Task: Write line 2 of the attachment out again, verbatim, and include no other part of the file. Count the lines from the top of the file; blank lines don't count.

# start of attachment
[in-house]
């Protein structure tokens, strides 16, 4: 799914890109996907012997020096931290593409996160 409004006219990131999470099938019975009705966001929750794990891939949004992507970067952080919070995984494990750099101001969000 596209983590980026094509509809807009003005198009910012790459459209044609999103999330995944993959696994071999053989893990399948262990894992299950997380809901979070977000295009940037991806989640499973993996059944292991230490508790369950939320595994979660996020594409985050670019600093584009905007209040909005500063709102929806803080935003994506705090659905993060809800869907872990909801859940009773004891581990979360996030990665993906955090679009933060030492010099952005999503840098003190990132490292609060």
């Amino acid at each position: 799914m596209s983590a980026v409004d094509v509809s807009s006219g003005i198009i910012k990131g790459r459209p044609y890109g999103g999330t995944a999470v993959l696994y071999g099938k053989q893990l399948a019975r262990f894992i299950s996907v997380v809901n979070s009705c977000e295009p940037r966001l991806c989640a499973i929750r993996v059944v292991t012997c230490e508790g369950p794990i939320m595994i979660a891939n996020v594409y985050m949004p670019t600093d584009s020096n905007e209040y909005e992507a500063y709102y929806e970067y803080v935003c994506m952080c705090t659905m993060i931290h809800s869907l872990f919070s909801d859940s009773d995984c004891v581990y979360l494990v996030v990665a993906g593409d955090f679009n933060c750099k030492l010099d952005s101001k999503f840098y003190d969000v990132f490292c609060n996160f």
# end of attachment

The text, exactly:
């Protein structure tokens, strides 16, 4: 799914890109996907012997020096931290593409996160 409004006219990131999470099938019975009705966001929750794990891939949004992507970067952080919070995984494990750099101001969000 596209983590980026094509509809807009003005198009910012790459459209044609999103999330995944993959696994071999053989893990399948262990894992299950997380809901979070977000295009940037991806989640499973993996059944292991230490508790369950939320595994979660996020594409985050670019600093584009905007209040909005500063709102929806803080935003994506705090659905993060809800869907872990909801859940009773004891581990979360996030990665993906955090679009933060030492010099952005999503840098003190990132490292609060």